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BAE Systems reports production of titanium spar for wing using additive layer manufacturing

In December, BAE Systems in the UK reported the production of one of the largest 3D printed metal parts to be made in the UK, a long titanium spar section for an aircraft wing. The part, measuring 1.2m in length was produced in 37 hours from digital model to a complete 3 dimensional part.

The part is the result of a research project led by Cranfield University to develop processes for the manufacture of large structural parts using the 3D printing process, otherwise known as Additive Layer Manufacturing (ALM).

The large titanium component, known in the industry as a spar section was designed by BAE Systems engineers in Lancashire. It sits longitudinally to form part of an aircraft wing structure. The design was a generic one, having features representative of a typical spar section on a military aircraft. Manufacture of the part took place at Cranfield University using a specific kind of 3D printing known as the Wire and Arc Additive Manufacture (WAAM) process.

Mark Potter, a member of the ALM team at BAE Systems with long titanium spar section. Click to enlarge.

What we’ve been able to demonstrate from this project is that we have the ability to manufacture titanium parts on this scale. The next stage is to continue working together to produce more parts and to develop a robust set of processes so that we can take this technology and apply it safely and seamlessly into the aerospace industry.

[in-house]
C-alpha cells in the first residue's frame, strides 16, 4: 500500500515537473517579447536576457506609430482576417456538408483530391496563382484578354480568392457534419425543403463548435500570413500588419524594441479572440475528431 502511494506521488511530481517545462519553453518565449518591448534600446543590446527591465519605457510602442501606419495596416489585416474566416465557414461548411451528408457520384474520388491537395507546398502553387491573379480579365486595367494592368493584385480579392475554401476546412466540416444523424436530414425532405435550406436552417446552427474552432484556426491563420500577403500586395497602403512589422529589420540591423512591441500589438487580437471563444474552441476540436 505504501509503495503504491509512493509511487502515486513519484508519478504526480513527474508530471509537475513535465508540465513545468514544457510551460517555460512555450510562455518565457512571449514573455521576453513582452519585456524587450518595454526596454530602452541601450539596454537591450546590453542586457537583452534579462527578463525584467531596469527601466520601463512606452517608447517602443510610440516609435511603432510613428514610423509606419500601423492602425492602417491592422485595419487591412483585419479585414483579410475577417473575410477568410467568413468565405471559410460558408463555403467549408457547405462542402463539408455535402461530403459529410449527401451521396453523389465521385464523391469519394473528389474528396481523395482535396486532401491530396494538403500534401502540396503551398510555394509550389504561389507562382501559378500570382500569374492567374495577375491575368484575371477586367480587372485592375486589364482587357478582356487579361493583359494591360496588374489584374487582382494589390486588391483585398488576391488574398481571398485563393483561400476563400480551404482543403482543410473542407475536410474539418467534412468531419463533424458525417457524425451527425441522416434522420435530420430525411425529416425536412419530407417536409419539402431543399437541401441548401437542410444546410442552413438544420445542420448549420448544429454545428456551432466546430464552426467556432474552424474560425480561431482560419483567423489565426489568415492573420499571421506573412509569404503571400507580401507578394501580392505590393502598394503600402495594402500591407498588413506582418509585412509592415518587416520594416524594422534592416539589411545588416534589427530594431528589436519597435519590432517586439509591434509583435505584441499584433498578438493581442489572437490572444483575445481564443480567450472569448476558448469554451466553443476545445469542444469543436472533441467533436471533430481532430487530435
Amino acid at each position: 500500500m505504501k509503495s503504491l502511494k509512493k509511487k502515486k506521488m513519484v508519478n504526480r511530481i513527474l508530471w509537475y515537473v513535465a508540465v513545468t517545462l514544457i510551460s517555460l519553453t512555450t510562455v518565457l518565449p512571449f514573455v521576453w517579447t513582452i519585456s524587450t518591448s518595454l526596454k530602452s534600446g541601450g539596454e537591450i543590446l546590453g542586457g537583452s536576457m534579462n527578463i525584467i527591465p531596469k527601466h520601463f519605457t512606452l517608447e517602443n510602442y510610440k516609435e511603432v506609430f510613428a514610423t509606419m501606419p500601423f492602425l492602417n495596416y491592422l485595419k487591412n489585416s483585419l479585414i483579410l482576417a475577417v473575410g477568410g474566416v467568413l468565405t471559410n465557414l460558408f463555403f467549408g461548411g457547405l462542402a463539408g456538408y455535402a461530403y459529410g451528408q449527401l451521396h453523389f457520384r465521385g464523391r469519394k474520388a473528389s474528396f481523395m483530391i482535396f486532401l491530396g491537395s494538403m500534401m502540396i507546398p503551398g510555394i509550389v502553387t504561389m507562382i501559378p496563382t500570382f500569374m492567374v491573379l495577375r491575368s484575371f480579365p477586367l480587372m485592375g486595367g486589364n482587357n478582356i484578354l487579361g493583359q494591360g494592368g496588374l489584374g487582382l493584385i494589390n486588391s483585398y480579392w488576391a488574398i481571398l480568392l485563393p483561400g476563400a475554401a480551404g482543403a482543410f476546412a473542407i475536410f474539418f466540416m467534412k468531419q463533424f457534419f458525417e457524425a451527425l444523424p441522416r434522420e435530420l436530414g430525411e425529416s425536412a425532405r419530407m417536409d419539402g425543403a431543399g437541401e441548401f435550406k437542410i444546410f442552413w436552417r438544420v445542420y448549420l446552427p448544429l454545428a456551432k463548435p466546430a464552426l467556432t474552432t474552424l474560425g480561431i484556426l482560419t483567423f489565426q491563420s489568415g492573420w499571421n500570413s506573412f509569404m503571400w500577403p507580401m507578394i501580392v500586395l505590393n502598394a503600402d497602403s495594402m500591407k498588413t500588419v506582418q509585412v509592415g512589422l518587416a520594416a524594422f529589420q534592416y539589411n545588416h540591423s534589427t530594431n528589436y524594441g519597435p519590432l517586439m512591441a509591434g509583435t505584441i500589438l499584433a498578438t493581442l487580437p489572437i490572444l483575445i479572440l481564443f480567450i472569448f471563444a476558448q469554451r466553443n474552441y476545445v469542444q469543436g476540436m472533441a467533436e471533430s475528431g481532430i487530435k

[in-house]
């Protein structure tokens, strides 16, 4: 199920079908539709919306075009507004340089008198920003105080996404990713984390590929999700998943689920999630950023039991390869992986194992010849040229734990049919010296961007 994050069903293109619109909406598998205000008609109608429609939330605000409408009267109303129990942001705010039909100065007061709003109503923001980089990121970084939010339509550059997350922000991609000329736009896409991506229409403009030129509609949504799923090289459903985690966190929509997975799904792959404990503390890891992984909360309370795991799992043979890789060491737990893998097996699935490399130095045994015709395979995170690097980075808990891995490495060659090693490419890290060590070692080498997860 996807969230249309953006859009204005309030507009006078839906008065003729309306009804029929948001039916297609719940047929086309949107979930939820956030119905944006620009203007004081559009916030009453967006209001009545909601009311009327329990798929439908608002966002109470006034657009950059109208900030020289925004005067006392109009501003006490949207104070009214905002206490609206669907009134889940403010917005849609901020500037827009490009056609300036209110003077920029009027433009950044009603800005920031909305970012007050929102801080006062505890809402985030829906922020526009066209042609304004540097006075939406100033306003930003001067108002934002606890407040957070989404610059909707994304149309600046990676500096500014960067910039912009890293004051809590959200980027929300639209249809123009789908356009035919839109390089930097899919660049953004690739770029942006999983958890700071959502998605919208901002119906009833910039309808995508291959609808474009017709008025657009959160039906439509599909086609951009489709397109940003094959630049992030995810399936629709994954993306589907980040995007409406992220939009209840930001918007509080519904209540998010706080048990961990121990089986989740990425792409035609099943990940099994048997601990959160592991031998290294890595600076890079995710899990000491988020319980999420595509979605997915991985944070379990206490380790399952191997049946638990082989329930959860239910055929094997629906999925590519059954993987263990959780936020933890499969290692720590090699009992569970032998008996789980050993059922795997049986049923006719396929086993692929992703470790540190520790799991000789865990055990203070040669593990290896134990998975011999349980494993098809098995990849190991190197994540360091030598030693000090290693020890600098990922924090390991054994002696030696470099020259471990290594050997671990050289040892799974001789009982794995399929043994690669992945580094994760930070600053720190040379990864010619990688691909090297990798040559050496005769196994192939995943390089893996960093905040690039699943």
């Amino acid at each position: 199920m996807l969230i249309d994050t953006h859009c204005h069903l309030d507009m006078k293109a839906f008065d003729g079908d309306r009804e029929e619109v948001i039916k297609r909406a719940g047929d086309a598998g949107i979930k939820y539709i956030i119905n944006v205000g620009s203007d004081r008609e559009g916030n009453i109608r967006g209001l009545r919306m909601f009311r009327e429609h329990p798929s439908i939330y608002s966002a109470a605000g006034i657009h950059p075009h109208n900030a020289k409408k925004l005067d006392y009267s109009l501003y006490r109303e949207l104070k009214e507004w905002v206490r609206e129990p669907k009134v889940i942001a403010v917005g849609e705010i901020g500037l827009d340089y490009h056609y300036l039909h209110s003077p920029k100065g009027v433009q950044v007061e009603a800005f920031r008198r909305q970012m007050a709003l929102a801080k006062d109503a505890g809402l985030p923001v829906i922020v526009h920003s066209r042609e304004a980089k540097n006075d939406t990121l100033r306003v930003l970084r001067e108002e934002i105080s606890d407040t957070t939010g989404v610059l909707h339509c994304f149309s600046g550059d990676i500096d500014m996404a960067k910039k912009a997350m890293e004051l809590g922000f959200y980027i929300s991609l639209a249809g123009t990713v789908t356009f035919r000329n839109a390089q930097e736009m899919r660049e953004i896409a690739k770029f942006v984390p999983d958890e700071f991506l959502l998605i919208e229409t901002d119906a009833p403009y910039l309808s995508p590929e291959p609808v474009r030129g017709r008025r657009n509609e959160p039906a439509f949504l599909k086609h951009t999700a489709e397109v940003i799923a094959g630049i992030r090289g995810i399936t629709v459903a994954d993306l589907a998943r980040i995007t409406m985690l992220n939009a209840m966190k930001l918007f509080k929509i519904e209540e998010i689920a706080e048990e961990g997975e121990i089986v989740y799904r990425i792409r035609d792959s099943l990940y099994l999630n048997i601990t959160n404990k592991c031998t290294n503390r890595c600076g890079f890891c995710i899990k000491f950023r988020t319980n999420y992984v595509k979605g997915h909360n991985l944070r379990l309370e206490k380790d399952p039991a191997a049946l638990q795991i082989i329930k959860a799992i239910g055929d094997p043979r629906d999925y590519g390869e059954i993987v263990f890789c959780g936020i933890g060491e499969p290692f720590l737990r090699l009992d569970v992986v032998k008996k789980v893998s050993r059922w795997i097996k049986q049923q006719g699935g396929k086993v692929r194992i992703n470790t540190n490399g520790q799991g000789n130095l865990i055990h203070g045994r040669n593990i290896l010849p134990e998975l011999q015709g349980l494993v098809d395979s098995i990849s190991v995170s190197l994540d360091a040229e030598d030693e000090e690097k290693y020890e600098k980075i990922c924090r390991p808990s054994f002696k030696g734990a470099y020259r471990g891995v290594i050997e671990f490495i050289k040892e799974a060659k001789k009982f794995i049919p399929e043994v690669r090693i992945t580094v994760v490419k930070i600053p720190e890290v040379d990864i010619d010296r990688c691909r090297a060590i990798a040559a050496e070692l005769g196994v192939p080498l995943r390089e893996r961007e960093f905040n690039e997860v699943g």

—Matt Stevens, BAE Systems engineering lead

There are several benefits to producing parts this way, cutting costs and saving time being two of the key ones. To date, BAE has already flown a number of flight-cleared 3D printed non-metallic parts made out of materials such as ULTEM and Polyamide12.

At RAF Marham, where the Tornado squadron is based, BAE Systems has helped to install the capability to produce protective covers for Tornado cockpit radios, support struts for working on air intake doors and protective guards for PTL shafts. The protective covers are made through 3D printing in a day for less than £100 (US$164) each, meaning savings to date of £300,000 (US$492,000) with a projected four-year reduction in manufacturing costs of £1.2 million (US$2 million). A replica repair plate, guaranteed in its accuracy, can be turned round in a day, as opposed to nearer a month.



Eventually, additive 3D layer manufacturing may be able to produce complex light weight vehicle bodies and parts, on a 24/7 basis, with very little human contribution.

The materials required may be fed, via pipelines, from adjacent or integrated automated factories.

Lower initial speed may be compensated with more machines operating 24/7.

Of course, space and aeronautic industries will support the initial development cost.

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